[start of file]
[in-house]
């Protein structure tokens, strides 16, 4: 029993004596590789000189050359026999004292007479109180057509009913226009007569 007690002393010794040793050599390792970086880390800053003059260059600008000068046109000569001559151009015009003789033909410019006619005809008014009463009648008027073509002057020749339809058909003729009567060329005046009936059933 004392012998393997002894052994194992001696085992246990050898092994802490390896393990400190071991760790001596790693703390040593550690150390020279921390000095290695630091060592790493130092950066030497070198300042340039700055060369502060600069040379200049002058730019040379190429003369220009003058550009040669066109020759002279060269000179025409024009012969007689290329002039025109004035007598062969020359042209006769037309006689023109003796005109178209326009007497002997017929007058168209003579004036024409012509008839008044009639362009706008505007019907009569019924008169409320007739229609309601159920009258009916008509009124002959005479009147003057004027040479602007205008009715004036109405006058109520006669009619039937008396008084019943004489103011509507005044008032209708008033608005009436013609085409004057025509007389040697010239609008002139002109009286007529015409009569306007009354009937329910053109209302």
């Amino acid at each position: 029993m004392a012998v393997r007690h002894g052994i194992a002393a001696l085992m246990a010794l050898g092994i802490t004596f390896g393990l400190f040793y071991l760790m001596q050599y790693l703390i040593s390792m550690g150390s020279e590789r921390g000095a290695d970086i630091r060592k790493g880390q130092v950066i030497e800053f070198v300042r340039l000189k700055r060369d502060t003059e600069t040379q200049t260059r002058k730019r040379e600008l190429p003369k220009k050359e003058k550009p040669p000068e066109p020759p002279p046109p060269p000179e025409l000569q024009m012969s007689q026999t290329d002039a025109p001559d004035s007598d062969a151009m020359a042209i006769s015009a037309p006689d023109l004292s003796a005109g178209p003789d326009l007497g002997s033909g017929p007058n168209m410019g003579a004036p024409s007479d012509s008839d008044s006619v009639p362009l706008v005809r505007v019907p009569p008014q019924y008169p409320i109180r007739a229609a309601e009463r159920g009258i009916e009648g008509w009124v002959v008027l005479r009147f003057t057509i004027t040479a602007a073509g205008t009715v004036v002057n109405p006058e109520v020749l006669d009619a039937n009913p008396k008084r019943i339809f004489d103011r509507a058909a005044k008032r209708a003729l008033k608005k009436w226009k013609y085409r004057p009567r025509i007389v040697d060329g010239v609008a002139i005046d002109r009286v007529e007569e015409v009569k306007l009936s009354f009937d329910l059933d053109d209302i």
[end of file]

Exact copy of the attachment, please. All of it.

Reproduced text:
[in-house]
């Protein structure tokens, strides 16, 4: 029993004596590789000189050359026999004292007479109180057509009913226009007569 007690002393010794040793050599390792970086880390800053003059260059600008000068046109000569001559151009015009003789033909410019006619005809008014009463009648008027073509002057020749339809058909003729009567060329005046009936059933 004392012998393997002894052994194992001696085992246990050898092994802490390896393990400190071991760790001596790693703390040593550690150390020279921390000095290695630091060592790493130092950066030497070198300042340039700055060369502060600069040379200049002058730019040379190429003369220009003058550009040669066109020759002279060269000179025409024009012969007689290329002039025109004035007598062969020359042209006769037309006689023109003796005109178209326009007497002997017929007058168209003579004036024409012509008839008044009639362009706008505007019907009569019924008169409320007739229609309601159920009258009916008509009124002959005479009147003057004027040479602007205008009715004036109405006058109520006669009619039937008396008084019943004489103011509507005044008032209708008033608005009436013609085409004057025509007389040697010239609008002139002109009286007529015409009569306007009354009937329910053109209302």
């Amino acid at each position: 029993m004392a012998v393997r007690h002894g052994i194992a002393a001696l085992m246990a010794l050898g092994i802490t004596f390896g393990l400190f040793y071991l760790m001596q050599y790693l703390i040593s390792m550690g150390s020279e590789r921390g000095a290695d970086i630091r060592k790493g880390q130092v950066i030497e800053f070198v300042r340039l000189k700055r060369d502060t003059e600069t040379q200049t260059r002058k730019r040379e600008l190429p003369k220009k050359e003058k550009p040669p000068e066109p020759p002279p046109p060269p000179e025409l000569q024009m012969s007689q026999t290329d002039a025109p001559d004035s007598d062969a151009m020359a042209i006769s015009a037309p006689d023109l004292s003796a005109g178209p003789d326009l007497g002997s033909g017929p007058n168209m410019g003579a004036p024409s007479d012509s008839d008044s006619v009639p362009l706008v005809r505007v019907p009569p008014q019924y008169p409320i109180r007739a229609a309601e009463r159920g009258i009916e009648g008509w009124v002959v008027l005479r009147f003057t057509i004027t040479a602007a073509g205008t009715v004036v002057n109405p006058e109520v020749l006669d009619a039937n009913p008396k008084r019943i339809f004489d103011r509507a058909a005044k008032r209708a003729l008033k608005k009436w226009k013609y085409r004057p009567r025509i007389v040697d060329g010239v609008a002139i005046d002109r009286v007529e007569e015409v009569k306007l009936s009354f009937d329910l059933d053109d209302i």